An expert on house pricing in historical pandemics told a conference yesterday that the outlook for real estate valuations in the current crisis mainly depends on the availability of treatments and vaccines for COVID-19.
Marc Francke, professor real estate valuation at the University of Amsterdam, said in a keynote address at the first-ever online IPE Real Estate Conference & Awards 2020: “So what’s the outlook for the residential market? I really don’t know, but up to now there has been no impact on prices – house prices were still increasing in the first half of 2020, at least in the Netherlands, by 5.5%.”
Francke was concluding his presentation at the virtual event of research into the multiple outbreaks of plague in Amsterdam in the 17th century – which wiped out 10% of the population – and the spread of cholera in Paris in the second quarter of the 19th century.
Painstaking examination of housing market records from both periods revealed that in both periods, the epidemics coincided with a subsequent fall in house prices, though a decline in rent prices was less visible.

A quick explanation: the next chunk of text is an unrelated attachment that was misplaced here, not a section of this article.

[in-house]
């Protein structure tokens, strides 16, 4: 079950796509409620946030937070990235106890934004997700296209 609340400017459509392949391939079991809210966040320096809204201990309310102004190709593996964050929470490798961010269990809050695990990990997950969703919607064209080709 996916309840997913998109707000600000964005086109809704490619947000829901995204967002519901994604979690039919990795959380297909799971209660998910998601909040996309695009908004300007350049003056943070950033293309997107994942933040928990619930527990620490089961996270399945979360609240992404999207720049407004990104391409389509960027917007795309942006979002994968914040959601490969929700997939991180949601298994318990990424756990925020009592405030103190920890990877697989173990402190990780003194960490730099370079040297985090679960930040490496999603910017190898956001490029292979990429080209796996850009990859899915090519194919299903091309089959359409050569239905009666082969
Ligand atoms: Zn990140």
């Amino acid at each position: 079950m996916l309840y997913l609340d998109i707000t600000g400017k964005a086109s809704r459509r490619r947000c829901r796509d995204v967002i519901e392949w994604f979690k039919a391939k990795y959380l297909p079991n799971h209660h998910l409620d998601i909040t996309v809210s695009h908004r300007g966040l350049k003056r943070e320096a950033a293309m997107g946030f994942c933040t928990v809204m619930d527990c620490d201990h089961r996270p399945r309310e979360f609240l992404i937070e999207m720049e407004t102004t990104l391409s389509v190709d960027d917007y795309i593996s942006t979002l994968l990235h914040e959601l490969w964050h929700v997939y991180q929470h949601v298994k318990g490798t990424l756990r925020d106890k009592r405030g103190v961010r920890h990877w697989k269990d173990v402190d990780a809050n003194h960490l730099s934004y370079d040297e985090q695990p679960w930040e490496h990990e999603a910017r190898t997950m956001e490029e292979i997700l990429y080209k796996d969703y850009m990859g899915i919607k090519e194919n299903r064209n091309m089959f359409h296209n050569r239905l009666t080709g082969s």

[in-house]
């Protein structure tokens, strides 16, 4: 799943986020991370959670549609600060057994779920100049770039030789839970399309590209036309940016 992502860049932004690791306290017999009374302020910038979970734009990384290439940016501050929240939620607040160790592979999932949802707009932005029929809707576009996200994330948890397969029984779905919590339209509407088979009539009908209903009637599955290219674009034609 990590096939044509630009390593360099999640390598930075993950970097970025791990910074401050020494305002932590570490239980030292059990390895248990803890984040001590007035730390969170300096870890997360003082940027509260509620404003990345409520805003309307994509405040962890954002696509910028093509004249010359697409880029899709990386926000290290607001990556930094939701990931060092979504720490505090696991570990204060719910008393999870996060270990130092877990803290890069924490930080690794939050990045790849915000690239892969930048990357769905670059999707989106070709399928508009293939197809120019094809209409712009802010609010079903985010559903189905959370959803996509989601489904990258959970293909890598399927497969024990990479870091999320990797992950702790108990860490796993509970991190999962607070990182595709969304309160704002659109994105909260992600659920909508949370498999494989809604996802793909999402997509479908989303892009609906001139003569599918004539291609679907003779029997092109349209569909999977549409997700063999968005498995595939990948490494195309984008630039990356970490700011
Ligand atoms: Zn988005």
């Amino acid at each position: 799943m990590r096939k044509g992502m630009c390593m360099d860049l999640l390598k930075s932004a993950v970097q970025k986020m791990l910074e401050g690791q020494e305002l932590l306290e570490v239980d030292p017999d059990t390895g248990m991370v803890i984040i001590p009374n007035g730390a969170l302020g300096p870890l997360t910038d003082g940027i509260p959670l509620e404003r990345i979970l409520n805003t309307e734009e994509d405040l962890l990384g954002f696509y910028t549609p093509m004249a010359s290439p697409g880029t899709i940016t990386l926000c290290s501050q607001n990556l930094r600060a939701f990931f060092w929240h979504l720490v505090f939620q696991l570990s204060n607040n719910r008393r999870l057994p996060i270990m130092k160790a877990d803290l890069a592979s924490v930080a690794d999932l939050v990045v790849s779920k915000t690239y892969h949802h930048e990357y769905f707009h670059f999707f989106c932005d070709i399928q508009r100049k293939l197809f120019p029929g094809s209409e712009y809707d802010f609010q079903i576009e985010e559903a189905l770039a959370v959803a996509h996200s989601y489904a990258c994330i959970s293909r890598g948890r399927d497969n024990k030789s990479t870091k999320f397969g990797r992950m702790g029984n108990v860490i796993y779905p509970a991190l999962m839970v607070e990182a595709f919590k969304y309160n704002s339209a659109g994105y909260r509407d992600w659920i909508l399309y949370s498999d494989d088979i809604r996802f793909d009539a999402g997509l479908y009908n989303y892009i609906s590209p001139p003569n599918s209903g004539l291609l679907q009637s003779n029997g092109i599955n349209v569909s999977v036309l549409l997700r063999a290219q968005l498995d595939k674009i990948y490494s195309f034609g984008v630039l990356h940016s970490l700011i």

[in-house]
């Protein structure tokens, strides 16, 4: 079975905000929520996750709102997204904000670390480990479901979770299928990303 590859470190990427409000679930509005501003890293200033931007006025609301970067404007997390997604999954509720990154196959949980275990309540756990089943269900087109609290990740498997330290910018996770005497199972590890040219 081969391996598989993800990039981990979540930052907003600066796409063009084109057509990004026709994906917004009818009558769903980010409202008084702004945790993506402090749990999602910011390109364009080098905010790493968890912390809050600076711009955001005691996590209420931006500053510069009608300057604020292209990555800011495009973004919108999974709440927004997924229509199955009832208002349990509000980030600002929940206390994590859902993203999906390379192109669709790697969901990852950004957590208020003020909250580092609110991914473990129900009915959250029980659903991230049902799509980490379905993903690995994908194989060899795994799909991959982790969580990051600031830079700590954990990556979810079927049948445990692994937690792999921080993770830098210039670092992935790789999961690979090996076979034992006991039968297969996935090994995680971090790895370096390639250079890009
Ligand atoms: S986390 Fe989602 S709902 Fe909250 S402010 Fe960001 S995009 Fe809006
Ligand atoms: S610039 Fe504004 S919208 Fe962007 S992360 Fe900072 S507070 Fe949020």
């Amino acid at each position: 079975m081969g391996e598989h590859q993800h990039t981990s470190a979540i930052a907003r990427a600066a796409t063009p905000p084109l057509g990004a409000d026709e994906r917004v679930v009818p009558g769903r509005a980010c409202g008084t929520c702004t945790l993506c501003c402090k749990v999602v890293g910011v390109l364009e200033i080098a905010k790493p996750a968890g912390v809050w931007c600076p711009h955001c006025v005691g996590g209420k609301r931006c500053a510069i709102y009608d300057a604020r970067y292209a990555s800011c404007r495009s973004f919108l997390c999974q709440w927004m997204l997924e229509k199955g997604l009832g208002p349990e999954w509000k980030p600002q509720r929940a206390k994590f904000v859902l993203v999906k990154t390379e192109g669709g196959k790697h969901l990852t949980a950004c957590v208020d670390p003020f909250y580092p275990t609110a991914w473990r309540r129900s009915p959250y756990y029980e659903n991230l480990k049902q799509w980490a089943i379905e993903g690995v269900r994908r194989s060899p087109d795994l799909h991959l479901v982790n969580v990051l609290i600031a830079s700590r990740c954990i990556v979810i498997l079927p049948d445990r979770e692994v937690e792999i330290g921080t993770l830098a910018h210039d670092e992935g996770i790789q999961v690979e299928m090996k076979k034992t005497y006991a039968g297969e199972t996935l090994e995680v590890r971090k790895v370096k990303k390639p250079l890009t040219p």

In his forward-looking conclusion, the academic said: “What will happen in the coming years I think will heavily depend on when we are able to get treatment and vaccines for COVID 19.
“If COVID 19 continues for a while, more people will lose their jobs, government aid will likely be less generous and that will have an impact on house prices,” he said.
But on the other hand, Francke said, interest rates were currently low and there was a shortage of supply especially in urban areas, which, he said would not be solved in the short run.
“Also housing preferences may change, and people may move to more rural areas,” he said.
Francke emphasised that there were many limits to his research on house prices during the plague and cholera outbreaks of previous centuries, not least because of the source material available for the historical events.
He also said the differences between these periods and the current phase were more significant than the similarities, partly because mortality rates had been so much higher back then.
However, Francke’s data showed that both the Paris and Amsterdam health crises had coincided with a huge increase in the urban population.
Asked whether there were any policy lessons to be learned from his research, Francke said: “I do recommend that we invest in housing supply as much as possible, also in this crisis time.”